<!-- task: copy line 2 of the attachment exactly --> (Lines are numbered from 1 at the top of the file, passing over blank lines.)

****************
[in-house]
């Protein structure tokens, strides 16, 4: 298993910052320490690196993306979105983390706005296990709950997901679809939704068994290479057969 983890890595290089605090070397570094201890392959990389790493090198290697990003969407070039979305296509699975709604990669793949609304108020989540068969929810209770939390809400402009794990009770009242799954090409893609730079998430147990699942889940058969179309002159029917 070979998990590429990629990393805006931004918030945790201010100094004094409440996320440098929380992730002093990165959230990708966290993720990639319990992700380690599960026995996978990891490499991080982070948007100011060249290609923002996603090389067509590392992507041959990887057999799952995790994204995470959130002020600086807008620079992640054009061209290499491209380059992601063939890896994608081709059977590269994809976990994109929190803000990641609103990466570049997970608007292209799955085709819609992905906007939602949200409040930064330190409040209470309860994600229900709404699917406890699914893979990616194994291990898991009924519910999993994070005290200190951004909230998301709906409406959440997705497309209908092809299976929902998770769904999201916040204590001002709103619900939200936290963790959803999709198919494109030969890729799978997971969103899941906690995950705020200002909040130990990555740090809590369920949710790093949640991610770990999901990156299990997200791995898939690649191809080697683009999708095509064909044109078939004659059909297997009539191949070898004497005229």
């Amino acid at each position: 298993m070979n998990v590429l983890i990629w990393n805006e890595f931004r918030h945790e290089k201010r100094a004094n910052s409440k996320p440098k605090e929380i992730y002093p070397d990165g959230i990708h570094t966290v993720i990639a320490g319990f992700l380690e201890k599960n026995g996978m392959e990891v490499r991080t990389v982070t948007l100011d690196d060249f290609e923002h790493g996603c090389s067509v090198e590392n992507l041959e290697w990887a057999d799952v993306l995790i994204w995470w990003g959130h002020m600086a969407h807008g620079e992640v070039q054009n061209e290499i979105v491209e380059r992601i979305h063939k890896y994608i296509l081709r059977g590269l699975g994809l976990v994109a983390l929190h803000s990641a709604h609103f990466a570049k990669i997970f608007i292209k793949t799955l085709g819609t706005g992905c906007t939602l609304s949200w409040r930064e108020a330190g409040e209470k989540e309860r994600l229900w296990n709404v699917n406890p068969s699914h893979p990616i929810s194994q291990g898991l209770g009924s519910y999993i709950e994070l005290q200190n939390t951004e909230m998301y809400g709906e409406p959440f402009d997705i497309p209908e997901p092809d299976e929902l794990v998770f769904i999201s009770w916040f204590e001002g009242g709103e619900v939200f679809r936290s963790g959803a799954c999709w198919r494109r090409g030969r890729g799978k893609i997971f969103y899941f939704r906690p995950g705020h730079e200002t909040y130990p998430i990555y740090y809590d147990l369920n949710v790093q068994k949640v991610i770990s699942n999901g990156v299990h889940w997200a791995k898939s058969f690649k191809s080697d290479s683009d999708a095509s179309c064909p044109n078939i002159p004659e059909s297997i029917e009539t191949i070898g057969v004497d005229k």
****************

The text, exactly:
């Protein structure tokens, strides 16, 4: 298993910052320490690196993306979105983390706005296990709950997901679809939704068994290479057969 983890890595290089605090070397570094201890392959990389790493090198290697990003969407070039979305296509699975709604990669793949609304108020989540068969929810209770939390809400402009794990009770009242799954090409893609730079998430147990699942889940058969179309002159029917 070979998990590429990629990393805006931004918030945790201010100094004094409440996320440098929380992730002093990165959230990708966290993720990639319990992700380690599960026995996978990891490499991080982070948007100011060249290609923002996603090389067509590392992507041959990887057999799952995790994204995470959130002020600086807008620079992640054009061209290499491209380059992601063939890896994608081709059977590269994809976990994109929190803000990641609103990466570049997970608007292209799955085709819609992905906007939602949200409040930064330190409040209470309860994600229900709404699917406890699914893979990616194994291990898991009924519910999993994070005290200190951004909230998301709906409406959440997705497309209908092809299976929902998770769904999201916040204590001002709103619900939200936290963790959803999709198919494109030969890729799978997971969103899941906690995950705020200002909040130990990555740090809590369920949710790093949640991610770990999901990156299990997200791995898939690649191809080697683009999708095509064909044109078939004659059909297997009539191949070898004497005229």